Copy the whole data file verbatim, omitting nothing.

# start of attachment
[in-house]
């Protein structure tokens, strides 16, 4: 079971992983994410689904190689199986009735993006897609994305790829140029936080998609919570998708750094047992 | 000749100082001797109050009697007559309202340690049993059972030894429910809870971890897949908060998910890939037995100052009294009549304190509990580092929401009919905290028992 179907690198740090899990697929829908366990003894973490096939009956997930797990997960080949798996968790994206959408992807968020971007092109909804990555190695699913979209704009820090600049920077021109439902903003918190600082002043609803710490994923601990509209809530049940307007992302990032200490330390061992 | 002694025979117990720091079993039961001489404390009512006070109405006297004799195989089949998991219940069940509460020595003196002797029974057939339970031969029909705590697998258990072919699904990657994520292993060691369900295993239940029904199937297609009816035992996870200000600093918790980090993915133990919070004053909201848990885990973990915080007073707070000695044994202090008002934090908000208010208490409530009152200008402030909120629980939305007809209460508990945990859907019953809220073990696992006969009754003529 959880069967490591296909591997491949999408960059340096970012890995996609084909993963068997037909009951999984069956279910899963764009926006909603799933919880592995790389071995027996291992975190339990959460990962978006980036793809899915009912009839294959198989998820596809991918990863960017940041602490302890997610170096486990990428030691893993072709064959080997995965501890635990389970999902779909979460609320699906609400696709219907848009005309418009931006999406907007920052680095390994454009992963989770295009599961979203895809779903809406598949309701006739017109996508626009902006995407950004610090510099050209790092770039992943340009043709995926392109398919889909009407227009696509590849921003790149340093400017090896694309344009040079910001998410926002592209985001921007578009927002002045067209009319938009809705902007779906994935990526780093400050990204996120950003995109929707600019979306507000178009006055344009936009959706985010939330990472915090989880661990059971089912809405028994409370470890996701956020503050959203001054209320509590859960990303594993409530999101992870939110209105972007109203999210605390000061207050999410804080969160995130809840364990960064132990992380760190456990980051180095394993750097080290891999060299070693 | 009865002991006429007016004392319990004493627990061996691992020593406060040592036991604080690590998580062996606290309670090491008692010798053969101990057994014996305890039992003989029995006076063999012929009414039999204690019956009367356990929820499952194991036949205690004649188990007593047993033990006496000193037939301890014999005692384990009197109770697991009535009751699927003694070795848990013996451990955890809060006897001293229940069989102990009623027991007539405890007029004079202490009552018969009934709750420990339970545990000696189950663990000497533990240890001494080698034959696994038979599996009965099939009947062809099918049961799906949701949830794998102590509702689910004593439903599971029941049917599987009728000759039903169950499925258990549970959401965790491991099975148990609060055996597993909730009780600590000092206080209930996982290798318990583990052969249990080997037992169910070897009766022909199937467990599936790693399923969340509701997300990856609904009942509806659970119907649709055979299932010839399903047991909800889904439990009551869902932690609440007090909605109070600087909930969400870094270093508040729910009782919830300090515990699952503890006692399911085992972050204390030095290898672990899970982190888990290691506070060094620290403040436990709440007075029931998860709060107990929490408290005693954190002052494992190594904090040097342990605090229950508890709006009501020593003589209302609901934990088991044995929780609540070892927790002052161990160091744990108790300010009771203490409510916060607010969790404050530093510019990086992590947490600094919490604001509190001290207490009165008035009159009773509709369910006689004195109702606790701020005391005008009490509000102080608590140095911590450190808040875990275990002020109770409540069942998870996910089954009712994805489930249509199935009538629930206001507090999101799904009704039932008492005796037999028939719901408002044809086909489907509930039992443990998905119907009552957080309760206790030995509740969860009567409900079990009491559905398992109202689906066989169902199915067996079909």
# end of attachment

[in-house]
């Protein structure tokens, strides 16, 4: 079971992983994410689904190689199986009735993006897609994305790829140029936080998609919570998708750094047992 | 000749100082001797109050009697007559309202340690049993059972030894429910809870971890897949908060998910890939037995100052009294009549304190509990580092929401009919905290028992 179907690198740090899990697929829908366990003894973490096939009956997930797990997960080949798996968790994206959408992807968020971007092109909804990555190695699913979209704009820090600049920077021109439902903003918190600082002043609803710490994923601990509209809530049940307007992302990032200490330390061992 | 002694025979117990720091079993039961001489404390009512006070109405006297004799195989089949998991219940069940509460020595003196002797029974057939339970031969029909705590697998258990072919699904990657994520292993060691369900295993239940029904199937297609009816035992996870200000600093918790980090993915133990919070004053909201848990885990973990915080007073707070000695044994202090008002934090908000208010208490409530009152200008402030909120629980939305007809209460508990945990859907019953809220073990696992006969009754003529 959880069967490591296909591997491949999408960059340096970012890995996609084909993963068997037909009951999984069956279910899963764009926006909603799933919880592995790389071995027996291992975190339990959460990962978006980036793809899915009912009839294959198989998820596809991918990863960017940041602490302890997610170096486990990428030691893993072709064959080997995965501890635990389970999902779909979460609320699906609400696709219907848009005309418009931006999406907007920052680095390994454009992963989770295009599961979203895809779903809406598949309701006739017109996508626009902006995407950004610090510099050209790092770039992943340009043709995926392109398919889909009407227009696509590849921003790149340093400017090896694309344009040079910001998410926002592209985001921007578009927002002045067209009319938009809705902007779906994935990526780093400050990204996120950003995109929707600019979306507000178009006055344009936009959706985010939330990472915090989880661990059971089912809405028994409370470890996701956020503050959203001054209320509590859960990303594993409530999101992870939110209105972007109203999210605390000061207050999410804080969160995130809840364990960064132990992380760190456990980051180095394993750097080290891999060299070693 | 009865002991006429007016004392319990004493627990061996691992020593406060040592036991604080690590998580062996606290309670090491008692010798053969101990057994014996305890039992003989029995006076063999012929009414039999204690019956009367356990929820499952194991036949205690004649188990007593047993033990006496000193037939301890014999005692384990009197109770697991009535009751699927003694070795848990013996451990955890809060006897001293229940069989102990009623027991007539405890007029004079202490009552018969009934709750420990339970545990000696189950663990000497533990240890001494080698034959696994038979599996009965099939009947062809099918049961799906949701949830794998102590509702689910004593439903599971029941049917599987009728000759039903169950499925258990549970959401965790491991099975148990609060055996597993909730009780600590000092206080209930996982290798318990583990052969249990080997037992169910070897009766022909199937467990599936790693399923969340509701997300990856609904009942509806659970119907649709055979299932010839399903047991909800889904439990009551869902932690609440007090909605109070600087909930969400870094270093508040729910009782919830300090515990699952503890006692399911085992972050204390030095290898672990899970982190888990290691506070060094620290403040436990709440007075029931998860709060107990929490408290005693954190002052494992190594904090040097342990605090229950508890709006009501020593003589209302609901934990088991044995929780609540070892927790002052161990160091744990108790300010009771203490409510916060607010969790404050530093510019990086992590947490600094919490604001509190001290207490009165008035009159009773509709369910006689004195109702606790701020005391005008009490509000102080608590140095911590450190808040875990275990002020109770409540069942998870996910089954009712994805489930249509199935009538629930206001507090999101799904009704039932008492005796037999028939719901408002044809086909489907509930039992443990998905119907009552957080309760206790030995509740969860009567409900079990009491559905398992109202689906066989169902199915067996079909």